All C. difficile isolates analysed in this study (P29, 5.3, 19.3, 22.1, H3) were obtained from watery diarrhoea stool samples from their respective hosts (Additional file 1: Table S1). The porcine and equine C. difficile isolates analysed in this study were sourced in 2008 from different geographical locations in New South Wales, Australia. The porcine isolate P29 was isolated from a stool sample submitted by the veterinarian attending a piglet with severe but non-fatal diarrhoea. The equine isolate H3 was isolated from a live neonatal foal suffering from non-fatal watery diarrhoea. Stool samples were tested with PCR targeting major ETEC virulence genes [45] and common viruses known to cause diarrhoea in neonatal animals and were plated on blood agar plates to select for enteric pathogens. The stool specimens were initially tested for Escherichia coli, Clostridium perfringens and C. difficile using species-specific PCR primers [46]. Briefly, DNA was extracted from 500 μl of stool sample using a FastDNA spin kit (QBiogene, California, USA) and used as a template for PCR using primers specific for C. difficile and C. perfringens 16S rDNA [46], tcdA and tcdB genes (see below) and for E. coli [45]. To enrich for C. difficile 100 μl of each faecal sample was added to 10 ml cooked meat medium (TM0102 Oxoid Australia) and incubated anaerobically at 37 °C for 24 h using the anoxomat system (MART Microbiology B.B., The Netherlands).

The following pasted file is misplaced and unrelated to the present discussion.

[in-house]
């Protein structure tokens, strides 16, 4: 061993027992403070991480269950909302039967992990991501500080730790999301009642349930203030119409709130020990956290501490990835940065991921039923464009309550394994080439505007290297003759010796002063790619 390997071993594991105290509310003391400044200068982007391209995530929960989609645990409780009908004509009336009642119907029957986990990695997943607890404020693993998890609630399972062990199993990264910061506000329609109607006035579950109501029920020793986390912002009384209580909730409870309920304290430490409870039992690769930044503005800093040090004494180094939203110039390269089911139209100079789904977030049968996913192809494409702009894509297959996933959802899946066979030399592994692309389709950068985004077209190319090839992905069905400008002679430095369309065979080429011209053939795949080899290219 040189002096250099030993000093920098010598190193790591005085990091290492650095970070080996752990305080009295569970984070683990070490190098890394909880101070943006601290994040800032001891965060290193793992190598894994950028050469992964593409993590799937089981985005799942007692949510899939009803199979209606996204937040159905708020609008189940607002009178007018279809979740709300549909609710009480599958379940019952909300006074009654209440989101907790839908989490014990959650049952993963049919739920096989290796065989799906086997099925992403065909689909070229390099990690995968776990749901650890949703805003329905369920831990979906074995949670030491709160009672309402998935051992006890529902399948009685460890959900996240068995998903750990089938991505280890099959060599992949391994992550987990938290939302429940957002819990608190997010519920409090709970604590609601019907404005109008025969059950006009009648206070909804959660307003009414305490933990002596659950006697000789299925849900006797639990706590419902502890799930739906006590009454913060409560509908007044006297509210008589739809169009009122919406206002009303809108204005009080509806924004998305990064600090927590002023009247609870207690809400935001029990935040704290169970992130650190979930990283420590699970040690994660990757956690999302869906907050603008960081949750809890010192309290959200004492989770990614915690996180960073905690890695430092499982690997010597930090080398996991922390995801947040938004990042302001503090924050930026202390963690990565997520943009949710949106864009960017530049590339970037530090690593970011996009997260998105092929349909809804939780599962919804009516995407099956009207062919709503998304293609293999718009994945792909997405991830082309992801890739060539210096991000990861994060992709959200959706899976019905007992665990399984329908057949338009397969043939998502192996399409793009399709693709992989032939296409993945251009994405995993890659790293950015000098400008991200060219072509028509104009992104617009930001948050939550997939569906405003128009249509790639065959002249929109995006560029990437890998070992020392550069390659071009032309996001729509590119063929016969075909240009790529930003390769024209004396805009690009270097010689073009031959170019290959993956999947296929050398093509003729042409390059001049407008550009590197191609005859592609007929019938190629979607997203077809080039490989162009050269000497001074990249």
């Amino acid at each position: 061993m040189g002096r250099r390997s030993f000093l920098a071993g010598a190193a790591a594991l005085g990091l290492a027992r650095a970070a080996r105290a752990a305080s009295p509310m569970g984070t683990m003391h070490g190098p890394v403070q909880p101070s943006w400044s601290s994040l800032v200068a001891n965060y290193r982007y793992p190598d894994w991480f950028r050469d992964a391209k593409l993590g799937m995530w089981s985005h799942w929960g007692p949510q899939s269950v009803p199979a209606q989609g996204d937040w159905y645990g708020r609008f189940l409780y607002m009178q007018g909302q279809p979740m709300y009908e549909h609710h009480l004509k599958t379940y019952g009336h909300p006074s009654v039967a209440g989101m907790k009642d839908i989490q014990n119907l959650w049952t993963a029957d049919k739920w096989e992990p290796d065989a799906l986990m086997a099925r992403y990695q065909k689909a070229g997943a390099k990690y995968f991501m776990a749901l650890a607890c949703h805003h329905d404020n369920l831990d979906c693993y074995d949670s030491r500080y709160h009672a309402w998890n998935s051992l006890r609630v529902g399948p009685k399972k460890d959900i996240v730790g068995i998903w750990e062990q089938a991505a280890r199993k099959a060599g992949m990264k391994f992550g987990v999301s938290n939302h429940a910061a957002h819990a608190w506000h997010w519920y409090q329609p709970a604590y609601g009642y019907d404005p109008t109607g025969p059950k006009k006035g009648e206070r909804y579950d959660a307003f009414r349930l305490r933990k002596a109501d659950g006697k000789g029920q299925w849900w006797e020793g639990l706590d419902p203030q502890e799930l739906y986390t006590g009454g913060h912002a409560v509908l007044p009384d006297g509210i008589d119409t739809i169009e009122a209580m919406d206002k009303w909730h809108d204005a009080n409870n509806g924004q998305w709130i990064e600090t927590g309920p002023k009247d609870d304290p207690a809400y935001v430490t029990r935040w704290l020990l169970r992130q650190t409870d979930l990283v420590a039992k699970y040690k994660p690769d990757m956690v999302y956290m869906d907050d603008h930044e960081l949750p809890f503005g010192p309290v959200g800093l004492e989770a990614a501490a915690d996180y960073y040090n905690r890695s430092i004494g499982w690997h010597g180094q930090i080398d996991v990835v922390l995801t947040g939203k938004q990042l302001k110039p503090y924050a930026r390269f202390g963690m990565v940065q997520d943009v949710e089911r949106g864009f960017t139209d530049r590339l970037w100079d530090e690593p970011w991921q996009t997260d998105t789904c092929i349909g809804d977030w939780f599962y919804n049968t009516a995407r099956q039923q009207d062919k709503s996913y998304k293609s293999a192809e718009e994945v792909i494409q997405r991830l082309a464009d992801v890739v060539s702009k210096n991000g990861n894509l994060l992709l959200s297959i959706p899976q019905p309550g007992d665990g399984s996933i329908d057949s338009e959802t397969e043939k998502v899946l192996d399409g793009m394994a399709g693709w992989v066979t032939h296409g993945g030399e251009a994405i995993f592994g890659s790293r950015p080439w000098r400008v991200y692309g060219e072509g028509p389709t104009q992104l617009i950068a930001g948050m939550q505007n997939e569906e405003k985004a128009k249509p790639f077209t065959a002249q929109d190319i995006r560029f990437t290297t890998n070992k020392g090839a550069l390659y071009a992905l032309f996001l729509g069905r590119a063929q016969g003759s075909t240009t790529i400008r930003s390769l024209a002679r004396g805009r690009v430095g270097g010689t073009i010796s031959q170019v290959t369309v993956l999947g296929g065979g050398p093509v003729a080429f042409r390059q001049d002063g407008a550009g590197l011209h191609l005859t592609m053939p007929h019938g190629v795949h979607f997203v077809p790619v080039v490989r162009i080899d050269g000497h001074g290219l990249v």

Two hundred μl of culture samples that tested positive for C. difficile by PCR were transferred (from cooked meat media enrichment broth) into an Eppendorf tube and centrifuged (10,000 rpm, 5 min). The pellet was resuspended in 1 ml of absolute ethanol (room temperature, 2 h with periodic inversions), harvested by centrifugation (10,000 rpm, 5 min), resuspended in brain heart infusion broth (100 μl) and plated onto C. difficile selective agar (CC-BHIA + Taurocholate, PP2362 Oxoid Australia). Plates were incubated under anaerobic conditions at 37 °C for 24 h. Colonies morphologically representing C. difficile from each plate were selected and sub-cultured onto CC-BHIA + Taurocholate until pure cultures were achieved.

DNA extraction